ANAS Sarwar has been elected as the new leader of Scottish Labour, making history as the first person from an ethnic minority to lead a major UK political party.

The Glasgow MSP defeated the party’s health spokesperson Monica Lennon, winning 57.6% of the votes cast compared to 42.4%,

But with just 10 weeks to go until May’s Scottish Parliament election, he faces an uphill battle to save Scottish Labour from another humiliating election disaster.

The most recent poll conducted by Ipsos Mori for STV News found the party is languishing in third place for the Holyrood vote and would win 17 seats, down from the current 23.

One expert yesterday predicted Sarwar is unlikely to be able to tackle the “long-term structural decline” of Scottish Labour.

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In his acceptance speech, Sarwar said he realised Labour has “a lot of work to do” to win back the trust of people in Scotland – and offered an apology.

He said: “If we’re brutally honest, you haven’t had the Scottish Labour Party you deserve.

“With rising injustice, inequality and division, I’m sorry we haven’t been good enough. I will work day and night to change that, so we can build the country we all need.”

Sarwar said his election, as the first person from an ethnic minority to lead a UK party, was a testament to Scotland.

“That doesn’t say something about me,” he added. “That says something great about Scotland and its people. But the fight for equality is far from over.

“I’ll work with all our diverse communities in Scotland to rebuild the country we love.”

Sarwar has repeatedly voiced his opposition to another ­independence referendum while his opponent ­Lennon had said it was important the party did not “deny democracy” if a pro-independence majority is elected to Holyrood in May.

The newly elected leader ­concluded his speech saying: “I will be a ­leader who focuses on what unites our ­country – not what divides it. ­Together we will build a better future for Scotland.”

However Lothians Labour MSP Neil Findlay said yesterday that the prospect of another independence ­referendum remained the ­“elephant in the room” for his party, arguing it should put forward a “clear, radical ­alternative” based on maximum devolution.

He said: “We cannot ­rebuild the Labour Party ­taking a hard Unionist stance, I don’t think that is credible because that immediately writes off the 50% or so of the electorate who want a ­referendum.”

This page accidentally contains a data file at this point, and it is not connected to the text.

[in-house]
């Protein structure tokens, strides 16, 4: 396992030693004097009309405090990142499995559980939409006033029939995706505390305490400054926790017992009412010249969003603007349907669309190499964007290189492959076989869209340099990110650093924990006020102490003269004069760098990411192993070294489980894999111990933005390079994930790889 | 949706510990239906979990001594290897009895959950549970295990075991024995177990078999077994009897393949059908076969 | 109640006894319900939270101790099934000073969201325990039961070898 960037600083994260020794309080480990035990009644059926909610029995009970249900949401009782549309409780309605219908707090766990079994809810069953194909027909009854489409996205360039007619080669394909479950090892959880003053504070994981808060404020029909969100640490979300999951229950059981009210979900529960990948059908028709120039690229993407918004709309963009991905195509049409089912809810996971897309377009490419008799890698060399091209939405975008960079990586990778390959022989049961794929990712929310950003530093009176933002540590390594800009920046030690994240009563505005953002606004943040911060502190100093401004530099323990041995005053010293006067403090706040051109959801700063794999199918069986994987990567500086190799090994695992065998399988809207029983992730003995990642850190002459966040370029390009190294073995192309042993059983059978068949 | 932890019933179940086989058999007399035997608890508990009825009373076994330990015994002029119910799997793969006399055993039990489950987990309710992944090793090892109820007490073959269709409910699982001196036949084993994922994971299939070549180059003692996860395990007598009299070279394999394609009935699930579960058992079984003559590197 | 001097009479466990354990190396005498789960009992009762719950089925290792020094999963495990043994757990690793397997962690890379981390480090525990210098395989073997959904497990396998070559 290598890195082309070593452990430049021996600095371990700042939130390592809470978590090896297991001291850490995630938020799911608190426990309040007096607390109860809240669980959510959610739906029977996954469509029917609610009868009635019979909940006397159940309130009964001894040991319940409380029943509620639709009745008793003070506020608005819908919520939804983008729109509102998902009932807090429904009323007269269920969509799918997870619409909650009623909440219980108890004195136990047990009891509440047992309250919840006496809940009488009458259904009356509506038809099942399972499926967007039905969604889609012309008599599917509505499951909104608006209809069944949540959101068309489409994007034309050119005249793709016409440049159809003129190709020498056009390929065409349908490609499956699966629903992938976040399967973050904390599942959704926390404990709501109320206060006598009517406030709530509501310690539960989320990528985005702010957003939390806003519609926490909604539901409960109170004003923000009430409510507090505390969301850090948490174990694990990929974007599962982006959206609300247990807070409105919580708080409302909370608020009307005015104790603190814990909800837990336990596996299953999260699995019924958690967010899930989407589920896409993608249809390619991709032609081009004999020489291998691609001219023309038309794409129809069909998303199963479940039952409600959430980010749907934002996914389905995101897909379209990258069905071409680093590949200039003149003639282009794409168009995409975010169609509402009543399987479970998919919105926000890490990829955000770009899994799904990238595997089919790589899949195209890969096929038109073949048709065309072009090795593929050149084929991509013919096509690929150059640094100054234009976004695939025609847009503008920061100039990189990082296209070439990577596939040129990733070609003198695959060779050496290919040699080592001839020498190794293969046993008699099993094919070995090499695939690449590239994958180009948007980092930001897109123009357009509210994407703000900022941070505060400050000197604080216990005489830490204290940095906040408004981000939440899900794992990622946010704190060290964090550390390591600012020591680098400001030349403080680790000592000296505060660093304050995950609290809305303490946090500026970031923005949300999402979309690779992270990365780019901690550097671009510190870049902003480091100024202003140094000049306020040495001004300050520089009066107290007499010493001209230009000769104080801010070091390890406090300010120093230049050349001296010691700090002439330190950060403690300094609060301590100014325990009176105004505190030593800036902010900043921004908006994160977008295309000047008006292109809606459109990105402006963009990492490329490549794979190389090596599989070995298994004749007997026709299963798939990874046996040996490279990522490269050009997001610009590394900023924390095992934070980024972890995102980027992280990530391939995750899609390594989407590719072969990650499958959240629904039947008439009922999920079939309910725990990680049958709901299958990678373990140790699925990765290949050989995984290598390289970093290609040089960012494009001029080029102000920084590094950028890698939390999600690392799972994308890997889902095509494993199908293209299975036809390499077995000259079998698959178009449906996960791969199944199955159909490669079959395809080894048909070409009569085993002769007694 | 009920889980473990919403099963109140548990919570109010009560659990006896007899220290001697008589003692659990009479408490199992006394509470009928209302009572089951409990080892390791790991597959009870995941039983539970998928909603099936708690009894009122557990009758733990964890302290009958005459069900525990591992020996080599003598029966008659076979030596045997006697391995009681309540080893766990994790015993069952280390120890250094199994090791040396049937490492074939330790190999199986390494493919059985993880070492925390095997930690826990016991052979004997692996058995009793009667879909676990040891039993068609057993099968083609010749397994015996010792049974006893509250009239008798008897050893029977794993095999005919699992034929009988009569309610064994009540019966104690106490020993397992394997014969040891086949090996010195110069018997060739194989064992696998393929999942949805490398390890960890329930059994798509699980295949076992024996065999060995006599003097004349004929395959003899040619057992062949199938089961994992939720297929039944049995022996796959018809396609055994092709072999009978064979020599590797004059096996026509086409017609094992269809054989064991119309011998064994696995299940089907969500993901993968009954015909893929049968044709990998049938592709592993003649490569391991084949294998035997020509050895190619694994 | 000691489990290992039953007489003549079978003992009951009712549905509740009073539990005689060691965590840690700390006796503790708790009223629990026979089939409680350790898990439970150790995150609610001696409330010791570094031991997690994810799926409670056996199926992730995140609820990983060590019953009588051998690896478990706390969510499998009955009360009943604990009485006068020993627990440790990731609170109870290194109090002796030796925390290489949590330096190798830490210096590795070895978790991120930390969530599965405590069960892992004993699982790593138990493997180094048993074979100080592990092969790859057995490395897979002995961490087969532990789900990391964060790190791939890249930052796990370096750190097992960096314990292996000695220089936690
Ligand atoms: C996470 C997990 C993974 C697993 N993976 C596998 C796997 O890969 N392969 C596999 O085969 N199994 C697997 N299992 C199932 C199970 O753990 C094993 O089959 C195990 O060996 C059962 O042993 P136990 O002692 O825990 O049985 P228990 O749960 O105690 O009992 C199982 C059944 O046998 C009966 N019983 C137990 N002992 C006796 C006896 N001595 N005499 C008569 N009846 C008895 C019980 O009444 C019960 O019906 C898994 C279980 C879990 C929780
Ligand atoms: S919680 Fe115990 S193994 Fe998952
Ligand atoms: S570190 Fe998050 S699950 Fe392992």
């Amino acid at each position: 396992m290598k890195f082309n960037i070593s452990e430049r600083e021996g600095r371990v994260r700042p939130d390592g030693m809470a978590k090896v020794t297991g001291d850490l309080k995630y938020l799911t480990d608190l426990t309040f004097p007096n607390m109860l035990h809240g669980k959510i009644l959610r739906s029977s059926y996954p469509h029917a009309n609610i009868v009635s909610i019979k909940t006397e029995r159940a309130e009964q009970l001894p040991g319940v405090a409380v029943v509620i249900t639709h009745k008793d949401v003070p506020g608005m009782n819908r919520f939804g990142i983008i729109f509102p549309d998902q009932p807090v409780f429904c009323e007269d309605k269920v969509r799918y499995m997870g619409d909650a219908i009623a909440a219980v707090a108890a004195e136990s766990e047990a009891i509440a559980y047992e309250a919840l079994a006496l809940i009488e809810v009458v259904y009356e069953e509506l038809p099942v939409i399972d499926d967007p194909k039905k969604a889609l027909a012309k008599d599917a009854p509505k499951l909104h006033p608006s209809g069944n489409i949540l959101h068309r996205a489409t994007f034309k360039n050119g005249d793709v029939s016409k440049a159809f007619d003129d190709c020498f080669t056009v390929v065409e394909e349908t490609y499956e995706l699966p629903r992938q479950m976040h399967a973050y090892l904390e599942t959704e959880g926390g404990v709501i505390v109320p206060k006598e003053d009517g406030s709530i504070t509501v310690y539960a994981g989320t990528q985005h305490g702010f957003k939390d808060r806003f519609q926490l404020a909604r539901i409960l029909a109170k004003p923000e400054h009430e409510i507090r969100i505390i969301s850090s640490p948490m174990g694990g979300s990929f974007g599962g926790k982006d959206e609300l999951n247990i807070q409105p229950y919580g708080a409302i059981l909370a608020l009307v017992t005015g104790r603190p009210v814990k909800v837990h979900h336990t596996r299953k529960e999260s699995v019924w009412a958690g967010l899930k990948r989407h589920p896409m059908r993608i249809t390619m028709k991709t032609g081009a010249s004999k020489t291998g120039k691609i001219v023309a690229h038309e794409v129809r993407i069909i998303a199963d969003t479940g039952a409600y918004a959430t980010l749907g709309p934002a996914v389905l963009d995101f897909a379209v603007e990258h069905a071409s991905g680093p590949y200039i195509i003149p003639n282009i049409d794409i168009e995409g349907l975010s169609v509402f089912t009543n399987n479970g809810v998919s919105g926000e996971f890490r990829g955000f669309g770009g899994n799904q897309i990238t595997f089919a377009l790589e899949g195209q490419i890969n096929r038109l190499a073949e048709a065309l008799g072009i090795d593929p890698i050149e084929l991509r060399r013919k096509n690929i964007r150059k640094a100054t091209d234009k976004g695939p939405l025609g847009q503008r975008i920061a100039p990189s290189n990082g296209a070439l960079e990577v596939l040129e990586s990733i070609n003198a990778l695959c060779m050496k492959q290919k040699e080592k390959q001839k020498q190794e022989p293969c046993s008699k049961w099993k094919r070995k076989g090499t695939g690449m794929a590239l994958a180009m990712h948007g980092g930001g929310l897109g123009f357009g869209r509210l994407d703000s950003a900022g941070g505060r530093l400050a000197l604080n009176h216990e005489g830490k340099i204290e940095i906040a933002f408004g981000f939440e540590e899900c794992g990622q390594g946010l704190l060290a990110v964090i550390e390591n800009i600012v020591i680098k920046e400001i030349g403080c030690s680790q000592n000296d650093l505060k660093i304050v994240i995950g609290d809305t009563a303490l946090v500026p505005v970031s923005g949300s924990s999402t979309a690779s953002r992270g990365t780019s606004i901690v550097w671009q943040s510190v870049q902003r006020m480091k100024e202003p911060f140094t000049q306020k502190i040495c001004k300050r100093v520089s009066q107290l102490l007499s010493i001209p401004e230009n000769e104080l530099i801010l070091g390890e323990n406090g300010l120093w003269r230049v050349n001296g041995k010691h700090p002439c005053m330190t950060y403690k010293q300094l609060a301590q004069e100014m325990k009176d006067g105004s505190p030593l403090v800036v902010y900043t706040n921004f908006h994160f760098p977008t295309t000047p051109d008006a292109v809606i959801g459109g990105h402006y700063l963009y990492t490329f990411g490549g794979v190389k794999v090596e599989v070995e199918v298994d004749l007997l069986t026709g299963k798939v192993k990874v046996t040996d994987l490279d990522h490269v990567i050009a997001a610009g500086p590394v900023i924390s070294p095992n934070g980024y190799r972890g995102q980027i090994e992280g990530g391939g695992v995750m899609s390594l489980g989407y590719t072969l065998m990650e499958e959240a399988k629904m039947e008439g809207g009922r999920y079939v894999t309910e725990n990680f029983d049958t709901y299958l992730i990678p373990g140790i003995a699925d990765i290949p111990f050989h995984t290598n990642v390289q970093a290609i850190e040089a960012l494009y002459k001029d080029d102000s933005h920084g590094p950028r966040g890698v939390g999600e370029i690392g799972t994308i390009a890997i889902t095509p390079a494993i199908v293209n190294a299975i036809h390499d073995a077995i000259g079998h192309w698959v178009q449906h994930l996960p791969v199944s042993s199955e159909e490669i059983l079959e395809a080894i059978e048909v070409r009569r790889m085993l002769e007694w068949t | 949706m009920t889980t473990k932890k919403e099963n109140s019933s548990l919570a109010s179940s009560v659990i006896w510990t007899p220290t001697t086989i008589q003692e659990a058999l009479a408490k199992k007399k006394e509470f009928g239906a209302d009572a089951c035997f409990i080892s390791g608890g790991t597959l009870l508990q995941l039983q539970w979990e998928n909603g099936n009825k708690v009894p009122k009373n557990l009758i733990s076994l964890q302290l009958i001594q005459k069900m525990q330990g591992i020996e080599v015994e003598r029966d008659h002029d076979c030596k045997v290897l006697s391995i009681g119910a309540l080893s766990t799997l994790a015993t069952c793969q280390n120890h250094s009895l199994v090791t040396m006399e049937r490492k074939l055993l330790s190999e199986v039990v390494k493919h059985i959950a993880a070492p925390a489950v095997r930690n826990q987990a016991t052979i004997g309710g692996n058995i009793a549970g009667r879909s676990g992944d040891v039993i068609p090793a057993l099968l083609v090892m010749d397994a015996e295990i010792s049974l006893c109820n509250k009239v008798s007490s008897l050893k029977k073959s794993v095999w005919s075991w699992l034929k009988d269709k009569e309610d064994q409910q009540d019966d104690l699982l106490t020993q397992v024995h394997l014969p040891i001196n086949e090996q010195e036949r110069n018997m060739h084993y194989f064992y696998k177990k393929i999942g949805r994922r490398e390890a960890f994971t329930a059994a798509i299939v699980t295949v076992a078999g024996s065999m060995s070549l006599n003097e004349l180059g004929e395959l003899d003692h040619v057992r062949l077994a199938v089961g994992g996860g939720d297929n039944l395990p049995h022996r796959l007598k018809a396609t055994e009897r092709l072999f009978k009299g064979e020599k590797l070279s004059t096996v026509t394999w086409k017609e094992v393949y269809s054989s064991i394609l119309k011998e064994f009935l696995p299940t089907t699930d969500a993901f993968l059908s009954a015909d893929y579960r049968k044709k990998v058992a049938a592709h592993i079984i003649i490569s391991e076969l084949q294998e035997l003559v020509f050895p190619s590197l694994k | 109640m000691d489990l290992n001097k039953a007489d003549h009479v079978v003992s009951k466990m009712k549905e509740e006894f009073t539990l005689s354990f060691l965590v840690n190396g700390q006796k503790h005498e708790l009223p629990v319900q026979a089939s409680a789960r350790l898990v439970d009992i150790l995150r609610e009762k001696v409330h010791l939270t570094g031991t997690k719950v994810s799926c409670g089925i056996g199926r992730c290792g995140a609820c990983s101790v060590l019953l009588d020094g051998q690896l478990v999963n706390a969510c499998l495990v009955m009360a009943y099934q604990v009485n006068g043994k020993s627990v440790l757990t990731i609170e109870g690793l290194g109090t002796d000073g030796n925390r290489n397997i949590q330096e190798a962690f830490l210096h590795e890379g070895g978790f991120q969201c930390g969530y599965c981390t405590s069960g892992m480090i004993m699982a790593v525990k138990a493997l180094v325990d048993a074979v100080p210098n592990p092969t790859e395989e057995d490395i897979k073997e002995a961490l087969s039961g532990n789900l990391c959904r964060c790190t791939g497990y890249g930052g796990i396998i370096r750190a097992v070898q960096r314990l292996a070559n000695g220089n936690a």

Dr Jac Larner, lecturer in politics at Cardiff University, and a member of the Scottish Election Study team, said the issue of a second independence referendum was a “big hurdle” the new leader would have to ­overcome.

He said: “The biggest problem for Labour in the last few years is that Labour supporters, people who vote Labour and voters generally, don’t ­actually know what Scottish Labour’s position on independence actually is. They are very unsure about it.

“They really need consistency ­between UK Labour and Scottish ­Labour on what the actual position will be.

“We know from looking at Scottish Election Study data that the median Scottish Labour supporter is actually quite indy-curious – they are not fully in support of independence, they do tend to favour more powers for the Scottish Parliament as they currently stand.

“So when you have Keir Starmer, who is starting to play around with a bit more of a firmer Unionist position, that is a contrast to where ­Labour supporters are in Scotland.”

Sarwar is the fifth leader of Scottish Labour since the independence referendum of 2014, following the surprise resignation of Richard Leonard six weeks ago.

Larner said another issue he would face is building up recognition as leader in the run-up to the ­Holyrood election – as people use this as a “shortcut” to what they think about a party.

“If you don’t have a strong leader image for your party, that will roll down and affect what people think of your party more generally,” he said.

“Obviously there is not long to go until the Holyrood elections and building up that recognition is going to be very difficult.”

Dr Sean Kippin, a lecturer in ­politics at the University of Stirling, said Sarwar’s election marked the end for now of the Labour Party’s “experiment with left-wing leadership”.

He said more “moderate and triangulating” leaders were now in place in both Holyrood and Westminster.

But he added: “Unfortunately for Sarwar, the task at hand is likely to defeat him as it did his predecessors.

“As the leadership election showed, Labour is split on the central issue of whether and under what conditions to support another independence ­referendum. Divided parties tend to adopt ­contorted positions on big ­issues, which are difficult to sell to ­electorates who understandably seek ­clarity.”

He added: “Ultimately Scottish ­Labour is in the midst of long term structural decline, which any one leader will probably be unable to stop.

“While the election of a British Asian to the leadership of a major political party is something to be celebrated, it looks unlikely he will ever become First Minister, let alone at May’s Scottish Parliament election.”

First Minister Nicola Sturgeon, who has long been a political rival of both Sarwar and his father before him, also offered her congratulations, saying: “I also like and rate him.”